When the ACA passed in 2010, one of its most publicized and controversial provisions was the “Cadillac tax.” The notion that even a portion of employer sponsored healthcare would be subject to taxation, for the first time, sent shivers down the spines of benefit managers and consultants everywhere. However, many shrugged off the provision as a distant and uncertain detail in a mammoth piece of legislation.
Nearly four years later, more employers have begun inquiring about this much-publicized feature of the ACA and its potential impact on their benefit program. Here are the facts:
1) The Cadillac tax is scheduled to levy a 40% excise tax in 2018 on any premium dollar that exceeds $10,200 for a single and $27,500 for a family
2) Those thresholds may yet change should the Federal Employee Health Benefits Program trend at greater than 6% between 2010 and 2018
3) After 2018, the thresholds will be tied to CPI+1% in the initial two years and then to CPI in subsequent years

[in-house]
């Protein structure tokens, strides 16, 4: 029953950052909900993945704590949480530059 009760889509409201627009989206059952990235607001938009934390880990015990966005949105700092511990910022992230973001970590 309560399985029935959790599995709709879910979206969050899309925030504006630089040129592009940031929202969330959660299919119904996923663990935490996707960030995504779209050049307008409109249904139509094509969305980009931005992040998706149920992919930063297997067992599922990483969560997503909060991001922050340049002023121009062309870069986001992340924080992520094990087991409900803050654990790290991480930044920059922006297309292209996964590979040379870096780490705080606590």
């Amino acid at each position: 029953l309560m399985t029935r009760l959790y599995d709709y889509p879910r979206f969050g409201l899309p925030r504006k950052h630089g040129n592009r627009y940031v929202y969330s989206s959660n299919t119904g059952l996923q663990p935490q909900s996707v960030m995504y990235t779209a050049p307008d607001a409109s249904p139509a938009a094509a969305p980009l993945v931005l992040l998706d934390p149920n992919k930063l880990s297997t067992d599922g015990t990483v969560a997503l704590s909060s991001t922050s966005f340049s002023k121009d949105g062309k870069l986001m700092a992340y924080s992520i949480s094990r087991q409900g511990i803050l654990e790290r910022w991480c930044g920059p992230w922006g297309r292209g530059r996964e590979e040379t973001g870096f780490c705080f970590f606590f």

4) The CBO projected this provision would raise $32B, or 3% of all revenue raised by the ACA, in its first 10 years
ACA put a 60% minimum-value floor in place in 2014 and the Cadillac was to put a ceiling on the value of coverage. As we have seen, that floor is looking increasingly creaky. I don’t presume the ceiling will be any sturdier. Employers cover over 160 million people through their healthcare plans. Industry estimates suggest that on their current course, between 55% and 75% of these plans will pierce the Cadillac threshold in the next ten years. Avoiding the tax would require massive benefit reductions and shifting hard costs onto employees. Then consider the sectors typically issued premier plans–municipalities, labor, financial services and legal services–and you’ll quickly see that the political interests of the sectors will likely align to modify or abolish this provision.
While it is prudent for employers to begin planning for every eventuality, I believe it’s extraordinarily unlikely this Cadillac will stay on the road.